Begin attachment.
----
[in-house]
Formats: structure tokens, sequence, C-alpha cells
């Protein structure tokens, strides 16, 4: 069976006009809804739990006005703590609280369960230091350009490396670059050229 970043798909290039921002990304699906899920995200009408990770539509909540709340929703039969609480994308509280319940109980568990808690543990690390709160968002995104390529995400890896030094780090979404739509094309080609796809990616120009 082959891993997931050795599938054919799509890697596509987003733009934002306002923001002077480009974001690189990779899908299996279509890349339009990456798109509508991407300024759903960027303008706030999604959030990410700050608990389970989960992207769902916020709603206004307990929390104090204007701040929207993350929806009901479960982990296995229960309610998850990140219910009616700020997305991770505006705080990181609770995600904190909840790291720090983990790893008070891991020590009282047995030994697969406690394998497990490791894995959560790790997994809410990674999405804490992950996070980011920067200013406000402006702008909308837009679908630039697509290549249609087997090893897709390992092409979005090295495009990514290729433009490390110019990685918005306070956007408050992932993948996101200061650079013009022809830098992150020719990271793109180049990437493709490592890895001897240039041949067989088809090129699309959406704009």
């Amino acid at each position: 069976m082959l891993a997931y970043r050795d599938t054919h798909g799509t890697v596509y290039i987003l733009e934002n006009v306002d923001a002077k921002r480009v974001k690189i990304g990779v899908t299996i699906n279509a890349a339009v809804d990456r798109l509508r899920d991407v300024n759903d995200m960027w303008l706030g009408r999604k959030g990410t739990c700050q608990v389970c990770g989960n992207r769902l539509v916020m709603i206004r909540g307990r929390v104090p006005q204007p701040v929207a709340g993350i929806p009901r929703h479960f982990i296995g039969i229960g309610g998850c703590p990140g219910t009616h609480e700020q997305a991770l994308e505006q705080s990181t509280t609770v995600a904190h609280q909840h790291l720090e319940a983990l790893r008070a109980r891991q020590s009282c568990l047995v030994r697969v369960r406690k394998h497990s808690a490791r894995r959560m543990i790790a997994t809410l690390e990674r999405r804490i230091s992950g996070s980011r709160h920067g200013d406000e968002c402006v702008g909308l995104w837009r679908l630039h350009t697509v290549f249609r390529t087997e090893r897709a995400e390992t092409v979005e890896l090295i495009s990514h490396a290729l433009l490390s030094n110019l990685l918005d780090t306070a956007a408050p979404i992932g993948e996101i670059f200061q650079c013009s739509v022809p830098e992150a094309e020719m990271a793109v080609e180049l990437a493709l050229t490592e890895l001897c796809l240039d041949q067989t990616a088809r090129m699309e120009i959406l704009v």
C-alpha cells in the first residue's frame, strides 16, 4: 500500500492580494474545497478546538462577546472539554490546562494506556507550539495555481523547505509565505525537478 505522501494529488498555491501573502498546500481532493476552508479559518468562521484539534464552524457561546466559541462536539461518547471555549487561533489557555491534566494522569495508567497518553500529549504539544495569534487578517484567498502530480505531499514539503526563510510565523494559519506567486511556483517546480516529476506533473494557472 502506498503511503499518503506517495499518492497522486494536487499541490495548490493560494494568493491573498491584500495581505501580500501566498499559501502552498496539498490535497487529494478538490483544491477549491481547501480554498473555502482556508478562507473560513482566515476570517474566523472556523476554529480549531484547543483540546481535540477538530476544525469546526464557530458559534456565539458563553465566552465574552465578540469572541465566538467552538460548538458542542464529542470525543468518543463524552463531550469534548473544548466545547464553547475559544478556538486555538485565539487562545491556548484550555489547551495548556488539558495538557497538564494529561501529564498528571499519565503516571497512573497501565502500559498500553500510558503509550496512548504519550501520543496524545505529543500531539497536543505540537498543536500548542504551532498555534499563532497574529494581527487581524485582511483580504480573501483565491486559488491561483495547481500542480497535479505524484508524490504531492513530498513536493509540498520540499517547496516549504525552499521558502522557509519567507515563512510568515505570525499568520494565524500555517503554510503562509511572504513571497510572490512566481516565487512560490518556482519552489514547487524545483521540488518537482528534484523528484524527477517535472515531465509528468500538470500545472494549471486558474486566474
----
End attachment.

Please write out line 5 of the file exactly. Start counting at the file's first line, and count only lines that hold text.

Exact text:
C-alpha cells in the first residue's frame, strides 16, 4: 500500500492580494474545497478546538462577546472539554490546562494506556507550539495555481523547505509565505525537478 505522501494529488498555491501573502498546500481532493476552508479559518468562521484539534464552524457561546466559541462536539461518547471555549487561533489557555491534566494522569495508567497518553500529549504539544495569534487578517484567498502530480505531499514539503526563510510565523494559519506567486511556483517546480516529476506533473494557472 502506498503511503499518503506517495499518492497522486494536487499541490495548490493560494494568493491573498491584500495581505501580500501566498499559501502552498496539498490535497487529494478538490483544491477549491481547501480554498473555502482556508478562507473560513482566515476570517474566523472556523476554529480549531484547543483540546481535540477538530476544525469546526464557530458559534456565539458563553465566552465574552465578540469572541465566538467552538460548538458542542464529542470525543468518543463524552463531550469534548473544548466545547464553547475559544478556538486555538485565539487562545491556548484550555489547551495548556488539558495538557497538564494529561501529564498528571499519565503516571497512573497501565502500559498500553500510558503509550496512548504519550501520543496524545505529543500531539497536543505540537498543536500548542504551532498555534499563532497574529494581527487581524485582511483580504480573501483565491486559488491561483495547481500542480497535479505524484508524490504531492513530498513536493509540498520540499517547496516549504525552499521558502522557509519567507515563512510568515505570525499568520494565524500555517503554510503562509511572504513571497510572490512566481516565487512560490518556482519552489514547487524545483521540488518537482528534484523528484524527477517535472515531465509528468500538470500545472494549471486558474486566474